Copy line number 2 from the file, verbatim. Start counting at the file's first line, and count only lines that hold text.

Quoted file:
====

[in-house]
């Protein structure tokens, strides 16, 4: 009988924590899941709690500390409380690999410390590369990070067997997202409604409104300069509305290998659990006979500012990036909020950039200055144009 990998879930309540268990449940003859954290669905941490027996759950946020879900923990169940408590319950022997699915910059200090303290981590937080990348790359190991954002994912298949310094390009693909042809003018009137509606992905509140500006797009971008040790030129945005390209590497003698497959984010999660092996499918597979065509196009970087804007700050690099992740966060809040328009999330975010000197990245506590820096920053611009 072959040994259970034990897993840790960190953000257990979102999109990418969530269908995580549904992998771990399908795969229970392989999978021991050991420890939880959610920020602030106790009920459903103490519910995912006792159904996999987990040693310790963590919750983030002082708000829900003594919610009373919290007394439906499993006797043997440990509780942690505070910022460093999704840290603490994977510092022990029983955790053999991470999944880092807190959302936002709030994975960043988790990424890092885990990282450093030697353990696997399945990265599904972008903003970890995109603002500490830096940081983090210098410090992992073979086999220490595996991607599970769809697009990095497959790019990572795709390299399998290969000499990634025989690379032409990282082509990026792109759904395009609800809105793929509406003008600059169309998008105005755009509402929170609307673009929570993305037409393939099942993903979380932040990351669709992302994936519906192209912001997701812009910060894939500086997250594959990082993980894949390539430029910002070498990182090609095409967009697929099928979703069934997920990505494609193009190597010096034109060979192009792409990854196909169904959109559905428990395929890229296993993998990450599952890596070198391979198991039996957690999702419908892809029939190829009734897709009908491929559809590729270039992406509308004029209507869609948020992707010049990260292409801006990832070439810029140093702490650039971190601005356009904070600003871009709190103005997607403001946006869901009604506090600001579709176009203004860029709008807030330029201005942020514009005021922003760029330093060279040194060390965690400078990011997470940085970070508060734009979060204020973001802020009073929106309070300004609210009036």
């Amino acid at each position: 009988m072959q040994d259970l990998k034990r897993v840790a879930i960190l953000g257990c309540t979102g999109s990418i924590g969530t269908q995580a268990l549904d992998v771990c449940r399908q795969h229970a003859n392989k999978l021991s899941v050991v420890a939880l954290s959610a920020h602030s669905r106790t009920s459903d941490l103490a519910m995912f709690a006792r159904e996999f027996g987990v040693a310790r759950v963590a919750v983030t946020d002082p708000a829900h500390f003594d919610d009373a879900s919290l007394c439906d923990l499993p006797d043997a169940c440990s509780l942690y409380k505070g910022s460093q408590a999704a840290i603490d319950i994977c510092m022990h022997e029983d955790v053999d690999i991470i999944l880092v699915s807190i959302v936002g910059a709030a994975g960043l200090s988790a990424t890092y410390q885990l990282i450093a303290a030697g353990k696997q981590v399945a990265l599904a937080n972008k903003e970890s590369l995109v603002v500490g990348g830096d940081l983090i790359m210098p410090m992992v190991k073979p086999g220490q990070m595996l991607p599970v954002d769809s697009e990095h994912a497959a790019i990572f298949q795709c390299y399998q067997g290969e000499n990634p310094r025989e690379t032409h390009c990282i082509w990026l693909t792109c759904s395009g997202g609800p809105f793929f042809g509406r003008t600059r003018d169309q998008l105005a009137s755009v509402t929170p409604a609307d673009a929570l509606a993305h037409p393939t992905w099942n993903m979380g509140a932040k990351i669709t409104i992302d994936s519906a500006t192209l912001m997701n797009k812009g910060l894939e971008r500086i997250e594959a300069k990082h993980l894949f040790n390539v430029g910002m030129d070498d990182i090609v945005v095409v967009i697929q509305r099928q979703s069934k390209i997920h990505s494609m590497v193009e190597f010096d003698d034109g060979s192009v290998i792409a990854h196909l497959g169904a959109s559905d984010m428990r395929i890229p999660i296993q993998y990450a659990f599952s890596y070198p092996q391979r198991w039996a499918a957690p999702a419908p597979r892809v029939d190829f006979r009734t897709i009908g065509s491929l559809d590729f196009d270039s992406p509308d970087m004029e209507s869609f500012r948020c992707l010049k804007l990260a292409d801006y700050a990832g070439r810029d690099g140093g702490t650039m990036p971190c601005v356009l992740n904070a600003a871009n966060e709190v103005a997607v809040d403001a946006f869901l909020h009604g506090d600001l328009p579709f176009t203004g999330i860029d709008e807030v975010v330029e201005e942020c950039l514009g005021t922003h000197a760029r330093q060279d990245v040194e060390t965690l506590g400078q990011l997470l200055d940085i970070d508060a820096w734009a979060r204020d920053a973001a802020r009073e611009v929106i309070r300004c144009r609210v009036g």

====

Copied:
């Protein structure tokens, strides 16, 4: 009988924590899941709690500390409380690999410390590369990070067997997202409604409104300069509305290998659990006979500012990036909020950039200055144009 990998879930309540268990449940003859954290669905941490027996759950946020879900923990169940408590319950022997699915910059200090303290981590937080990348790359190991954002994912298949310094390009693909042809003018009137509606992905509140500006797009971008040790030129945005390209590497003698497959984010999660092996499918597979065509196009970087804007700050690099992740966060809040328009999330975010000197990245506590820096920053611009 072959040994259970034990897993840790960190953000257990979102999109990418969530269908995580549904992998771990399908795969229970392989999978021991050991420890939880959610920020602030106790009920459903103490519910995912006792159904996999987990040693310790963590919750983030002082708000829900003594919610009373919290007394439906499993006797043997440990509780942690505070910022460093999704840290603490994977510092022990029983955790053999991470999944880092807190959302936002709030994975960043988790990424890092885990990282450093030697353990696997399945990265599904972008903003970890995109603002500490830096940081983090210098410090992992073979086999220490595996991607599970769809697009990095497959790019990572795709390299399998290969000499990634025989690379032409990282082509990026792109759904395009609800809105793929509406003008600059169309998008105005755009509402929170609307673009929570993305037409393939099942993903979380932040990351669709992302994936519906192209912001997701812009910060894939500086997250594959990082993980894949390539430029910002070498990182090609095409967009697929099928979703069934997920990505494609193009190597010096034109060979192009792409990854196909169904959109559905428990395929890229296993993998990450599952890596070198391979198991039996957690999702419908892809029939190829009734897709009908491929559809590729270039992406509308004029209507869609948020992707010049990260292409801006990832070439810029140093702490650039971190601005356009904070600003871009709190103005997607403001946006869901009604506090600001579709176009203004860029709008807030330029201005942020514009005021922003760029330093060279040194060390965690400078990011997470940085970070508060734009979060204020973001802020009073929106309070300004609210009036």